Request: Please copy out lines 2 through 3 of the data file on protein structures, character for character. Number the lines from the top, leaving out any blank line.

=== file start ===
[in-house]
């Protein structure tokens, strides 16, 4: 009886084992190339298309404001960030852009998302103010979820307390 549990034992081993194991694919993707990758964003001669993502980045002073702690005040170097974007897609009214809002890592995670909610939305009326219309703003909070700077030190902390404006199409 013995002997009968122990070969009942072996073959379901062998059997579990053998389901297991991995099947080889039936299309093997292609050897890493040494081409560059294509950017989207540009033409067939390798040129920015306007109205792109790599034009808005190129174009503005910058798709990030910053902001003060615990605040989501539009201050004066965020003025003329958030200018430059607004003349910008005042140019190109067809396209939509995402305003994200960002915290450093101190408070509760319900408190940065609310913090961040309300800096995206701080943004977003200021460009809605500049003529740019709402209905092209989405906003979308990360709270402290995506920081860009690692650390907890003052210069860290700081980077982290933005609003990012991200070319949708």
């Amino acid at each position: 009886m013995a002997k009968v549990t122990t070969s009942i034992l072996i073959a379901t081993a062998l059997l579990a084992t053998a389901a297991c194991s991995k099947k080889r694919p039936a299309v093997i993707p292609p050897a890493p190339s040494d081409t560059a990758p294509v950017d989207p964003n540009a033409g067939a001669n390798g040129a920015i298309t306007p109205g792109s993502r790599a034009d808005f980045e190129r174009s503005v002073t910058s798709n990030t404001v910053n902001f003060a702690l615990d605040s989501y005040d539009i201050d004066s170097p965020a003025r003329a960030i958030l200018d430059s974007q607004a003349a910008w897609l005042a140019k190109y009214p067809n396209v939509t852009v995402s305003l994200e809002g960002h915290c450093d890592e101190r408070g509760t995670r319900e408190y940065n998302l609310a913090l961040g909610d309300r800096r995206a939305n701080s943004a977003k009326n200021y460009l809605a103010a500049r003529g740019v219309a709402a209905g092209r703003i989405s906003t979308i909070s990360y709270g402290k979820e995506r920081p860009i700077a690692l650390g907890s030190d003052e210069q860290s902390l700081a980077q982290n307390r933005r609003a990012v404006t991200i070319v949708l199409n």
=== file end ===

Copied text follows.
């Protein structure tokens, strides 16, 4: 009886084992190339298309404001960030852009998302103010979820307390 549990034992081993194991694919993707990758964003001669993502980045002073702690005040170097974007897609009214809002890592995670909610939305009326219309703003909070700077030190902390404006199409 013995002997009968122990070969009942072996073959379901062998059997579990053998389901297991991995099947080889039936299309093997292609050897890493040494081409560059294509950017989207540009033409067939390798040129920015306007109205792109790599034009808005190129174009503005910058798709990030910053902001003060615990605040989501539009201050004066965020003025003329958030200018430059607004003349910008005042140019190109067809396209939509995402305003994200960002915290450093101190408070509760319900408190940065609310913090961040309300800096995206701080943004977003200021460009809605500049003529740019709402209905092209989405906003979308990360709270402290995506920081860009690692650390907890003052210069860290700081980077982290933005609003990012991200070319949708």
């Amino acid at each position: 009886m013995a002997k009968v549990t122990t070969s009942i034992l072996i073959a379901t081993a062998l059997l579990a084992t053998a389901a297991c194991s991995k099947k080889r694919p039936a299309v093997i993707p292609p050897a890493p190339s040494d081409t560059a990758p294509v950017d989207p964003n540009a033409g067939a001669n390798g040129a920015i298309t306007p109205g792109s993502r790599a034009d808005f980045e190129r174009s503005v002073t910058s798709n990030t404001v910053n902001f003060a702690l615990d605040s989501y005040d539009i201050d004066s170097p965020a003025r003329a960030i958030l200018d430059s974007q607004a003349a910008w897609l005042a140019k190109y009214p067809n396209v939509t852009v995402s305003l994200e809002g960002h915290c450093d890592e101190r408070g509760t995670r319900e408190y940065n998302l609310a913090l961040g909610d309300r800096r995206a939305n701080s943004a977003k009326n200021y460009l809605a103010a500049r003529g740019v219309a709402a209905g092209r703003i989405s906003t979308i909070s990360y709270g402290k979820e995506r920081p860009i700077a690692l650390g907890s030190d003052e210069q860290s902390l700081a980077q982290n307390r933005r609003a990012v404006t991200i070319v949708l199409n």